Smithfield Town Hall designated a historic building

Smithfield Town Hall designated a historic building

Town Hall, above, built in 1939, and the Smithfield Fire Department Station 2, below, built in 1942, are both Georgian-revival style brick buildings built in the New-Deal era, recently added to the National Register of Historic Places as historic buildings in the Georgiaville Historic Distict.

SMITHFIELD – Until Town Hall, a Georgian Revival-style brick and wooden structure, was built in 1939 to conduct town business, those in local government held meetings at the Toll Gate Tavern from the mid-1880s to 1923.

When Georgiaville residents complained of the four-mile walk to the tavern, residents suggested that the meetings alternate between a tavern in Greenville and one in Georgiaville.

Residents continued a back and forth between Georgiaville and Greenville until 1923, when a town-wide vote let to the adoption of the former Georgiaville Universalist Church as Town Hall.

This story and others describing Smithfield developing town civic centers are told in the supporting documentation for the National Register of Historic Places registration form adding Town Hall and Smithfield Fire Department Station 2 to the Georgiaville Historic District last week.

Town Hall, at 64 Farnum Pike, was built following the Great Depression as part of President Franklin Roosevelt’s Public Works Administration giving federal funding for a variety of projects that got Americans back to work.

Providence-based architect Linwood Gardiner designed Town Hall and its neighboring fire station, but only Town Hall was constructed, costing $77,400, using $39,930 in PWA funds. According to the registration papers, additional funding was used to build the current Greenville fire headquarters in 1939. The same designer built Station 2 with the use of municipal funds through a bond issuance in 1942.

When the Georgiaville Historic District formed in 1985, the two buildings were not yet 50 years old and did not reach the criteria to be added to the list.

“The Smithfield Town Hall and the Smithfield Fire Department Station 2 on Farnum Pike are highly visible landmarks within the district and represents Georgiaville’s evolution from a textile mill village into the civic center for the town of Smithfield,” Elizabeth Warburton, of the Rhode Island Historical Preservation and Heritage Commission, wrote in the nomination application.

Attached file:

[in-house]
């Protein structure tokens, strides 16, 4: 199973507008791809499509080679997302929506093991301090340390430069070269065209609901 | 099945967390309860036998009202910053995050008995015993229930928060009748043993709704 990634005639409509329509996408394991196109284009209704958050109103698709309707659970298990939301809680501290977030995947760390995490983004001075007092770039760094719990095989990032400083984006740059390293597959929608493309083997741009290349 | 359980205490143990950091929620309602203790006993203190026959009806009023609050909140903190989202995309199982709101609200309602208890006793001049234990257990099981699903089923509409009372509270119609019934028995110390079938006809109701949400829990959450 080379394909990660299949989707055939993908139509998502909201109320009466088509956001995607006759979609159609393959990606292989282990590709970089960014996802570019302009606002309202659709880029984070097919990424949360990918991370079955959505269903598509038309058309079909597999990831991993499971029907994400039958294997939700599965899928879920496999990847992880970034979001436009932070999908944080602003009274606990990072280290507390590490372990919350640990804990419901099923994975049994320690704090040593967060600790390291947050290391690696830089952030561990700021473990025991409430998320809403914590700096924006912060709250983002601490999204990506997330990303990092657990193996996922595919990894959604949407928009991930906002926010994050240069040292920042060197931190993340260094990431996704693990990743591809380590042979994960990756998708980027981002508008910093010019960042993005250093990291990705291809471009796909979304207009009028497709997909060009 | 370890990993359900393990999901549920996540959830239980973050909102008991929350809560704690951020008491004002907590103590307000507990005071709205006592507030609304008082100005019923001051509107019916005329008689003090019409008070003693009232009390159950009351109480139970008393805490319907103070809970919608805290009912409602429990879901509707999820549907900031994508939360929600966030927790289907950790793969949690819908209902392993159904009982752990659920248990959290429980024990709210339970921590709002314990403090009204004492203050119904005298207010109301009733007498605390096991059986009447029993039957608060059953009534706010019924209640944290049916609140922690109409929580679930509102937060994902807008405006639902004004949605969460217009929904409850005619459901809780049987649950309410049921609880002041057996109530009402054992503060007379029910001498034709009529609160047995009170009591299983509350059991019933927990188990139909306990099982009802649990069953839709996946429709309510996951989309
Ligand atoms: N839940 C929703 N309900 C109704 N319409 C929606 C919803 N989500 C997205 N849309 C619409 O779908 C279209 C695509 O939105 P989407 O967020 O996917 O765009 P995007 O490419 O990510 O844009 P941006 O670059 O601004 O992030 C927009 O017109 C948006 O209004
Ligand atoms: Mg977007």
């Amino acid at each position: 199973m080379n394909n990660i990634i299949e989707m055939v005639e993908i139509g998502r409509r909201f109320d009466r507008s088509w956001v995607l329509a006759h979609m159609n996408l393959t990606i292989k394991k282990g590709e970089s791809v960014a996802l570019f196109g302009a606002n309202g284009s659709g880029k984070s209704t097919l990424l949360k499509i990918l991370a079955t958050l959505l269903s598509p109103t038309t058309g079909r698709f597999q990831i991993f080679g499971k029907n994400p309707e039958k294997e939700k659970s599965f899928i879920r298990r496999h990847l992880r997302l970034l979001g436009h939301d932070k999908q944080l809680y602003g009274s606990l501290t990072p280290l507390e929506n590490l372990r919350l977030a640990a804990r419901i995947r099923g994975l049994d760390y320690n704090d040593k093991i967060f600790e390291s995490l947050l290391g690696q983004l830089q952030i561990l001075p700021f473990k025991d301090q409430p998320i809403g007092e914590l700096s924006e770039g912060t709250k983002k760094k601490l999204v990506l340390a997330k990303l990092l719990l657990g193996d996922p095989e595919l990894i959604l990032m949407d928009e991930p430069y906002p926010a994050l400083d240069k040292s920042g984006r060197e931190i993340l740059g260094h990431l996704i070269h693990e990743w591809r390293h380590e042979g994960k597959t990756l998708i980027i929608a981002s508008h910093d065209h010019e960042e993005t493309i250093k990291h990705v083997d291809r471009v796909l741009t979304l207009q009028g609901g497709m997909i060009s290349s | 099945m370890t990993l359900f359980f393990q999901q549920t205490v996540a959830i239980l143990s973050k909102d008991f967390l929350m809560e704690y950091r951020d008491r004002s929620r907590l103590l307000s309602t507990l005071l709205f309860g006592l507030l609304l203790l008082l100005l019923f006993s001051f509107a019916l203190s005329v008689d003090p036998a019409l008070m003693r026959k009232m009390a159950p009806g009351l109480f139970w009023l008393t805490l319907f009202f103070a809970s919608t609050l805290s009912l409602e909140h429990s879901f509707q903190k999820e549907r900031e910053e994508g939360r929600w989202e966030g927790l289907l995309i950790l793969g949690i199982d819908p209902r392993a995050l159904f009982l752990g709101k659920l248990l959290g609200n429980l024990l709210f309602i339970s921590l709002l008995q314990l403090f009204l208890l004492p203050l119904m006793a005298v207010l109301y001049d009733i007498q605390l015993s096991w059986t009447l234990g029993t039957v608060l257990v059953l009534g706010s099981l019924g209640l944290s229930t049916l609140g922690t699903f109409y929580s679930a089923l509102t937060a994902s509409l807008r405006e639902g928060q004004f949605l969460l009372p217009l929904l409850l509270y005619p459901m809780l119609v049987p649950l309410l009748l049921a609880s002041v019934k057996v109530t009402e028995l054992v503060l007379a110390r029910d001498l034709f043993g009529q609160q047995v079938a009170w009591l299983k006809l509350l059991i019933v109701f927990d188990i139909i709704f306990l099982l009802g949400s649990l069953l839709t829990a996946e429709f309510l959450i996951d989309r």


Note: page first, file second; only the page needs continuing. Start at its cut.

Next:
Warburton said thatthough the buildings were accepted and are considered historical, there are no actual protections that come with the nomination.

“That’s a really common misconception, but it’s not true. It’s more about honoring the building for its history,” Warburton said.

A significant benefit to adding it to the National Register of Historic Places is that repairs and renovations are now eligible for state and federal funding. It was grant funding acquired by Town Planner Michael Phillips in coordination with the Smithfield Historic Preservation Commission that brought about the historic designation. By acquiring grant funding for the repairs, the buildings were noticed as eligible for the designation.

Commission Chairman Robert Leach said getting the buildings on the registry was a group effort that he was proud to be a part of. He helped with the window renovation plans, which included reglazing, refinishing and replacing parts rather than replacing the windows.

“Kudos to those people who didn’t just rip them out and replace them,” he said.

Compared to the fire station next door, which had its windows replaced, the difference is “night and day,” to Leach.

Leach added that the commission is still working to form a historic district in Esmond, which could possibly connect to Georgiaville as well.

Phillips said that for additional protection on the buildings to be in place, certified local governance will need to be in place allowing a committee to make decisions on the land. Though the town attempts to stop demolition or renovation on historic buildings, changes are still allowed.

“What we have now is a 60-day time period where it’s not an absolute bar but more of a delay to try to determine alternative actions,” Phillips said.

The town is looking into creating zoning areas to develop certified local governance, but are only in the early planning stages of that effort.